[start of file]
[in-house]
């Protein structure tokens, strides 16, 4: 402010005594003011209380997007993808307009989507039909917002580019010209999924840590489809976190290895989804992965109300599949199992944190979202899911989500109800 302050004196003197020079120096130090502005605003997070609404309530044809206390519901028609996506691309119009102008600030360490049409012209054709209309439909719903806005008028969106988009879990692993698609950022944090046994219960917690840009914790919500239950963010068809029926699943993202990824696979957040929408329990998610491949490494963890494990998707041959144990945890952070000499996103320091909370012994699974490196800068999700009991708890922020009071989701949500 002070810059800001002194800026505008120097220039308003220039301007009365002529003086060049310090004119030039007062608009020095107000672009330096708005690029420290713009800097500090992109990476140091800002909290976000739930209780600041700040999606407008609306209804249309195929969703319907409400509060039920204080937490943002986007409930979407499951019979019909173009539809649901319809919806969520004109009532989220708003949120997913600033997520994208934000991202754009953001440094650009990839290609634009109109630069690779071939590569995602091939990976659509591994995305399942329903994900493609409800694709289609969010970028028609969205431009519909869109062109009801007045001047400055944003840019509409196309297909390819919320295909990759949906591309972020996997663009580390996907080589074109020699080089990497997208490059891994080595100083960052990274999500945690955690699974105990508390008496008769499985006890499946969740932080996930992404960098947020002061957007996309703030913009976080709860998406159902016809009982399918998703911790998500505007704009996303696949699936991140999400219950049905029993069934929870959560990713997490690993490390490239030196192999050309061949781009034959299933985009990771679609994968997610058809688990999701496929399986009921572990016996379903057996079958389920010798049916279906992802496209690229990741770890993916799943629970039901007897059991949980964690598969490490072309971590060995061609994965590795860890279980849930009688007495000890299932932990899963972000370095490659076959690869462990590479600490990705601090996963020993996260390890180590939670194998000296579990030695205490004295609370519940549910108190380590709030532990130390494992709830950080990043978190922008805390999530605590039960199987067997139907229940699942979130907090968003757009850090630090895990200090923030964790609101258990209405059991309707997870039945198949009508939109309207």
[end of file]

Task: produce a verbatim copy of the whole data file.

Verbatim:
[in-house]
């Protein structure tokens, strides 16, 4: 402010005594003011209380997007993808307009989507039909917002580019010209999924840590489809976190290895989804992965109300599949199992944190979202899911989500109800 302050004196003197020079120096130090502005605003997070609404309530044809206390519901028609996506691309119009102008600030360490049409012209054709209309439909719903806005008028969106988009879990692993698609950022944090046994219960917690840009914790919500239950963010068809029926699943993202990824696979957040929408329990998610491949490494963890494990998707041959144990945890952070000499996103320091909370012994699974490196800068999700009991708890922020009071989701949500 002070810059800001002194800026505008120097220039308003220039301007009365002529003086060049310090004119030039007062608009020095107000672009330096708005690029420290713009800097500090992109990476140091800002909290976000739930209780600041700040999606407008609306209804249309195929969703319907409400509060039920204080937490943002986007409930979407499951019979019909173009539809649901319809919806969520004109009532989220708003949120997913600033997520994208934000991202754009953001440094650009990839290609634009109109630069690779071939590569995602091939990976659509591994995305399942329903994900493609409800694709289609969010970028028609969205431009519909869109062109009801007045001047400055944003840019509409196309297909390819919320295909990759949906591309972020996997663009580390996907080589074109020699080089990497997208490059891994080595100083960052990274999500945690955690699974105990508390008496008769499985006890499946969740932080996930992404960098947020002061957007996309703030913009976080709860998406159902016809009982399918998703911790998500505007704009996303696949699936991140999400219950049905029993069934929870959560990713997490690993490390490239030196192999050309061949781009034959299933985009990771679609994968997610058809688990999701496929399986009921572990016996379903057996079958389920010798049916279906992802496209690229990741770890993916799943629970039901007897059991949980964690598969490490072309971590060995061609994965590795860890279980849930009688007495000890299932932990899963972000370095490659076959690869462990590479600490990705601090996963020993996260390890180590939670194998000296579990030695205490004295609370519940549910108190380590709030532990130390494992709830950080990043978190922008805390999530605590039960199987067997139907229940699942979130907090968003757009850090630090895990200090923030964790609101258990209405059991309707997870039945198949009508939109309207």